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Apple unveils four new iPhone 12 models with 5G: CNBC After Hours

Apple unveils four new iPhone 12 models with 5G: CNBC After Hours

CNBC.com’s MacKenzie Sigalos brings you the day’s top business news headlines. On today’s show, CNBC.com Apple reporter Kif Leswing breaks down the tech giant’s big iPhone 12 reveal, including the implications for the 5G network. Plus, CNBC.com’s Melissa Repko dives into Amazon’s Prime Day event this year, and explains how competitors like Target and Walmart are better positioned than ever to eat (some of) Amazon’s lunch.

Here’s everything Apple just announced at its iPhone 12 event

Apple just wrapped up its big iPhone 12 event, where it announced four new iPhone 12 models, all of which support new faster 5G networks.

It also announced a new smart home speaker, called the HomePod Mini, and some fun accessories for the new iPhones that use magnets to attach to them.

Big-box retailers like Walmart, Target try to beat Amazon on speed by focusing on curbside pickup

As big-box retailers throw their own sales events during Amazon Prime Day, expect to see them tout an asset that the e-commerce giant doesn’t have: numerous stores across the country where customers can quickly retrieve their online purchases.

Buy online, pick up in store options — such as curbside and in-store pickup — have gained popularity during the coronavirus pandemic as a safe, convenient alternative to browsing store aisles.

A 25-year-old man becomes first in the U.S. to contract coronavirus twice, with second infection ‘more severe’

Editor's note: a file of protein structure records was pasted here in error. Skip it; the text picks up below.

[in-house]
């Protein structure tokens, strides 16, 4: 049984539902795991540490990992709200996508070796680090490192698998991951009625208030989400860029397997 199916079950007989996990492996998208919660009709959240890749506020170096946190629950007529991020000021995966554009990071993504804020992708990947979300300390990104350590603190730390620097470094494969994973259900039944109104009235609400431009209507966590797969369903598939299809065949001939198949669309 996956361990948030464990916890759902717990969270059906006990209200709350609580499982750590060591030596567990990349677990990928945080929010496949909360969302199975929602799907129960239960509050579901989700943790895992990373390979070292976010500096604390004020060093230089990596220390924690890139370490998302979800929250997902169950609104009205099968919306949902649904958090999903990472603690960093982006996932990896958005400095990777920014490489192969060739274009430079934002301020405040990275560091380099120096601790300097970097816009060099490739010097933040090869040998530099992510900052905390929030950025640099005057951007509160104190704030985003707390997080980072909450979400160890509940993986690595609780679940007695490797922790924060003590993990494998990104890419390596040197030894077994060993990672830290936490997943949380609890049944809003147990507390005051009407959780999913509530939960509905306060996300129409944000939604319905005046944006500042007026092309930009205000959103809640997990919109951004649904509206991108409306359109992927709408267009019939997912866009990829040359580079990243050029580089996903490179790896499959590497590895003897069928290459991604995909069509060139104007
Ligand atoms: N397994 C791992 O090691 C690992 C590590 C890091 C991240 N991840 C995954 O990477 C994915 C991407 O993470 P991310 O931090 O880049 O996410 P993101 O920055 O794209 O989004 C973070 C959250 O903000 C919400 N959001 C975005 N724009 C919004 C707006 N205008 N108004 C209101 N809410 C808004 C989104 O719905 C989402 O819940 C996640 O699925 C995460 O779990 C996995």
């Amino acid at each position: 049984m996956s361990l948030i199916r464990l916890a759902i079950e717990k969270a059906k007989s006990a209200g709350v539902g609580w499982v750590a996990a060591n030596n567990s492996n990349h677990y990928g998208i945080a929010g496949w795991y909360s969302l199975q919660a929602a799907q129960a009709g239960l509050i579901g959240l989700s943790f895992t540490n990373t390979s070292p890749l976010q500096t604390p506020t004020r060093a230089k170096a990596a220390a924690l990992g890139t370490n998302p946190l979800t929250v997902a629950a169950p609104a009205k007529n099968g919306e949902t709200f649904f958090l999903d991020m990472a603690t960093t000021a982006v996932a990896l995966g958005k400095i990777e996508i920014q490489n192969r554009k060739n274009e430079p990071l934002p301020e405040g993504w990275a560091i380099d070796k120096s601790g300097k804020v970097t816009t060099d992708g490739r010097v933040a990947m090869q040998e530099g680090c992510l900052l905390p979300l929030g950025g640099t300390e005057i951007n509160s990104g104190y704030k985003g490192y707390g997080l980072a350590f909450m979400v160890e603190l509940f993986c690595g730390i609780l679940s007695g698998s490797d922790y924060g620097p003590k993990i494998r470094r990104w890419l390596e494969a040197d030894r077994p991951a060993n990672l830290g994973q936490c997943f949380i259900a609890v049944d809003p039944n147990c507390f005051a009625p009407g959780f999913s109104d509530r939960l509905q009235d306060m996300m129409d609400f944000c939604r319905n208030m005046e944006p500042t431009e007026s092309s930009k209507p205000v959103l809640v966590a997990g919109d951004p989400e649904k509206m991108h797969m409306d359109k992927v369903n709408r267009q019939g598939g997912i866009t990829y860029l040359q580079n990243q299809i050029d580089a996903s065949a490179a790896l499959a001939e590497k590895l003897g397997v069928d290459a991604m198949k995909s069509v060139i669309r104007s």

A 25-year-old man in the U.S. state of Nevada has contracted the coronavirus on two separate occasions, a study in the Lancet Infectious Diseases journal showed, with the patient becoming seriously ill following the second infection.

It is the first confirmed case of a U.S. patient becoming re-infected with Covid-19, and the fifth known case reported worldwide.

The resident of Washoe County, who had no known immune disorders or history

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Is the Stock Market Open Today? Here are the Hours for Columbus Day 2020.

Is the Stock Market Open Today? Here are the Hours for Columbus Day 2020.

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Statue of Christopher Columbus at Columbus Circle in Washington, D.C. (MANDEL NGAN/AFP via Getty Images)


AFP via Getty Images

Columbus Day is here. The

S&P 500

index will look to build on two weeks of gains, capped off by its best week since early July.

The S&P 500 and

Dow Jones Industrial Average

rose 3.8% and 3.3% respectively last week. Investors are holding out hope that Democrats and Republicans can reach a deal and get much-needed stimulus for airline workers, small businesses, and those still on unemployment.

Is the Stock Market Open on Columbus Day 2020?

Unlike the U.S. Postal Service, some schools, and your local trash services, the New York Stock Exchange and Nasdaq are open today for Columbus Day. U.S. bond markets, however, are closed for the federal holiday. While you won’t be receiving mail today,

FedEx

and

UPS,

both of which are private businesses, are open on Columbus Day 2020. Most banks are closed today as well since Columbus Day is considered a bank holiday.